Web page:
Recruitment and retention of physicians for primary care research


The primary objective of this report is to examine factors associated with recruitment of physicians in community-based primary care research. Reported results are based on an observational study of physician recruitment efforts undertaken in a randomized controlled trial designed to improve primary care physicians' cancer screening and counseling activities. The Partners for Prevention project was a statewide randomized controlled trial of primary care physicians selected from the state of Colorado. Two-hundred and ten eligible internal medicine and family medicine practices in both rural and urban community settings of the state of Colorado were selected into this study and a sentinel physician was chosen to represent each practice. Only 6% (13/210) of recruited practices initially declined to participate in the study, but the total refusal rate had reached 30% (59/210) by the time the intervention was implemented five months later. Study participants (n = 136) were younger (mean age 45.7 vs. 50.0, p = 0.008) and more often located in a rural area (46% vs. 31%, p = 0.04) than decliners (n = 59), but there was no association with gender of the physician (87% for females vs. 95% for males, p = 0.13). Participants were more often family practice physicians by training rather than internists (75% vs. 56%, p = 0.008), whereas there was no difference in participation rates by practice type (solo versus group, 60% vs. 64%, p = 0.52). Differences in demographic, geographic, and training characteristics between trial participants and decliners suggest the potential for better targeting of recruitment efforts. Viable strategies for recruiting community-based primary care practices to research studies are proposed.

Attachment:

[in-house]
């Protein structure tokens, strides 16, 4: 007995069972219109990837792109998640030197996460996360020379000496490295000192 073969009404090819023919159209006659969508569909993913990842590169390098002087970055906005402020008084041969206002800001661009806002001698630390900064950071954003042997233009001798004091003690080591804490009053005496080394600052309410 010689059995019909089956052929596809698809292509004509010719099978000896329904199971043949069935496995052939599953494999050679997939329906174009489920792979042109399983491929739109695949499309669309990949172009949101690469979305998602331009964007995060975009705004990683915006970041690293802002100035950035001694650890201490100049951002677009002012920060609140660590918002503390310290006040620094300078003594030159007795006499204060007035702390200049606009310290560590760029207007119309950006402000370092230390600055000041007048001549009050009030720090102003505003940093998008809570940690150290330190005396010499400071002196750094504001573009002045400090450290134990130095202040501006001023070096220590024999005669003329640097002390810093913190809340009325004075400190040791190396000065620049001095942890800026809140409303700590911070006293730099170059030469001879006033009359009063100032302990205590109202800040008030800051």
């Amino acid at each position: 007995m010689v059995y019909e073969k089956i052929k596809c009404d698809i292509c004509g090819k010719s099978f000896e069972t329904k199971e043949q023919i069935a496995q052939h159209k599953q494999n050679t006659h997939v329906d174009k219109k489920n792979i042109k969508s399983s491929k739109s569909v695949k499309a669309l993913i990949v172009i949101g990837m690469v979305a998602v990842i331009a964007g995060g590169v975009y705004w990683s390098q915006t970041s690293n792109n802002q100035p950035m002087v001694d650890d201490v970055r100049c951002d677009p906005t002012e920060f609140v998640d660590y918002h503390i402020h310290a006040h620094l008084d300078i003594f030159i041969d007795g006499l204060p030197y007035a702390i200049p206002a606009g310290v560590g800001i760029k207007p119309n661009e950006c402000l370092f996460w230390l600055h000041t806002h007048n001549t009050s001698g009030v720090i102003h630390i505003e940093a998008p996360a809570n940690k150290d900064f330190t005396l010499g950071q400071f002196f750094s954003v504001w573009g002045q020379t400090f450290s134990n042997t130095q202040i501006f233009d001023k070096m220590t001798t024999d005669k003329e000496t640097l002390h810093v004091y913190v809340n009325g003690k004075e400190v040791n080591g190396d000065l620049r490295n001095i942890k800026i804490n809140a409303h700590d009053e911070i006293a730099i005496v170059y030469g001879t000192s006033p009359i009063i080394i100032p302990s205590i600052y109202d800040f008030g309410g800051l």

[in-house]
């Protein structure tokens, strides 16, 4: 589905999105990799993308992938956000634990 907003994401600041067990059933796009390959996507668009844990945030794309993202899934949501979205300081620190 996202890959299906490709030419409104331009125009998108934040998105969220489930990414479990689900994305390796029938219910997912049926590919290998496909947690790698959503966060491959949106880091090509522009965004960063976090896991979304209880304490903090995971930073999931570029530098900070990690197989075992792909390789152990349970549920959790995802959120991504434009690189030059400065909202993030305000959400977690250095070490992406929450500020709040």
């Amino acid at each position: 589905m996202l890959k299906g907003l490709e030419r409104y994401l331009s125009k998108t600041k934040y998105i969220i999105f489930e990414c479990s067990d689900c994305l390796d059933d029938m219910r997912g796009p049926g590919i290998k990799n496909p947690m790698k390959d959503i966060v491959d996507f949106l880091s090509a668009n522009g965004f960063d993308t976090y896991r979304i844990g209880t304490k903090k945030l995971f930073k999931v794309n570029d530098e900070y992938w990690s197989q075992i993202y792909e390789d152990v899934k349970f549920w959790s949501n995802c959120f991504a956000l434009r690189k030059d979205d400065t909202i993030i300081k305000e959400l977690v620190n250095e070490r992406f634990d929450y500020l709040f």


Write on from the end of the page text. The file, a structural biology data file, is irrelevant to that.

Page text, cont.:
Document Type





Physician recruitment, Physician retention, Primary care research, Study participation commitment

Publication Date


Journal Title

Journal of Community Health